A   G O D D E S S   I N   P U R P L E   R A I N

Behind glass, a lady is lit-up inside the laundro-mat. 
She’s folding sheets, pink curlers of baroque
in her hair, singing and creasing 
a t-shirt with sequins.  Her arms and hips stretch out 
to a body of air—the room filling with sound.
And I am humming inside her—inside her body, 
burning for shelter from the abyss 
                              of my alone.  Rounding a corner 
in a car, I am passing by, hearing “Purple Rain” 
on the radio—I almost can taste 
the sweat on the brow of the boy I danced with 
 so many years ago—It tasted like dry toast 
                                or the brunt of hurting.  Listen to the sky imploring, 
Come as you are—Alone to the last concert, to light matches 
in a spell-bound crowd—Remorse of loving
a rock star we can never own.
And now the lady 
in the laundromat is swaying, and I am swaying 
with her from my car—Maybe she is dancing with her son, 
going off to boot camp, or the ends of the earth.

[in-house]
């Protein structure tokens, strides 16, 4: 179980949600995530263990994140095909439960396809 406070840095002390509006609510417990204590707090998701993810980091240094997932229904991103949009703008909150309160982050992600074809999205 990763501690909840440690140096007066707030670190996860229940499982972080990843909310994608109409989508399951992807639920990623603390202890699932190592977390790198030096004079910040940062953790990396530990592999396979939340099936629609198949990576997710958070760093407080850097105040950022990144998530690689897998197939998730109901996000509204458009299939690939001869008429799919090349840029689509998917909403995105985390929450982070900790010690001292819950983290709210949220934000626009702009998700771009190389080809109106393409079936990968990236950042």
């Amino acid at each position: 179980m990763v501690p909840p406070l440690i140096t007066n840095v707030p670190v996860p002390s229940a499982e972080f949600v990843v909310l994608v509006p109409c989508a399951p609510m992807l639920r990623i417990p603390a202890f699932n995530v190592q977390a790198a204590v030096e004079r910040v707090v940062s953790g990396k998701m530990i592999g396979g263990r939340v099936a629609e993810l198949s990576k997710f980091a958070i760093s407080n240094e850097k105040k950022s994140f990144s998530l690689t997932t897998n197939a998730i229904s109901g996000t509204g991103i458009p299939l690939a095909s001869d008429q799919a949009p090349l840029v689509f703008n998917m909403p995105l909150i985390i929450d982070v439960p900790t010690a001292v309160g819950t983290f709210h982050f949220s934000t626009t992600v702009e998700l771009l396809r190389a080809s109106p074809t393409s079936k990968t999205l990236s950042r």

I’m thinking of my son at three, 
standing on the kitchen table in a wet diaper, 
banging music from a wooden spoon. 
This is that concert, where you lit a match
to your own bag of wounds.  You felt like
                                     you belonged, a citizen.
Alive as a hackle of girls at the May prom.  
Look at the moon, hanging like a shoe
to throw its heel of light
                                   on the page or an empty field. 
We are all in the body of this night, cogent as a judge 
who loves the law.  The lady in the laundromat
carries the load to her car, unpins her hair. 
I don’t want to be alone tonight.  The stars allow 
me to follow her— we are passing the town, 
rooftops are hunkering down to sing 
lullabies to the young, and the night 
is a stranger touching my sleeve. 

Cynthia Atkins is the author of Psyche’s Weathers and In The Event of Full Disclosure. Her poems have appeared or forthcoming in numerous journals, including, Alaska Quarterly Review, BOMB, Cleaver Magazine, Cultural Weekly, Del Sol Review, Florida Review, Green Mountains Review, Harpur Palate, Hermeneutic Chaos, Le Zaporogue, North American Review, Poetry Fix, Seneca Review, Sundog Lit, Tampa Review, Tinderbox Poetry Journal, Valparaiso Review and Verse Daily. Her Fellowships include Breadloaf Writers’ and the Virginia Center for the Creative Arts.  Most recently, an assistant professor of English at Virginia Western Community College, Atkins lives on the Maury River of Rockbridge County, VA with her family.

C Y N T H I A   A T K I N S

​​H E R M E N E U T I C   C H A O S   J O U R N A L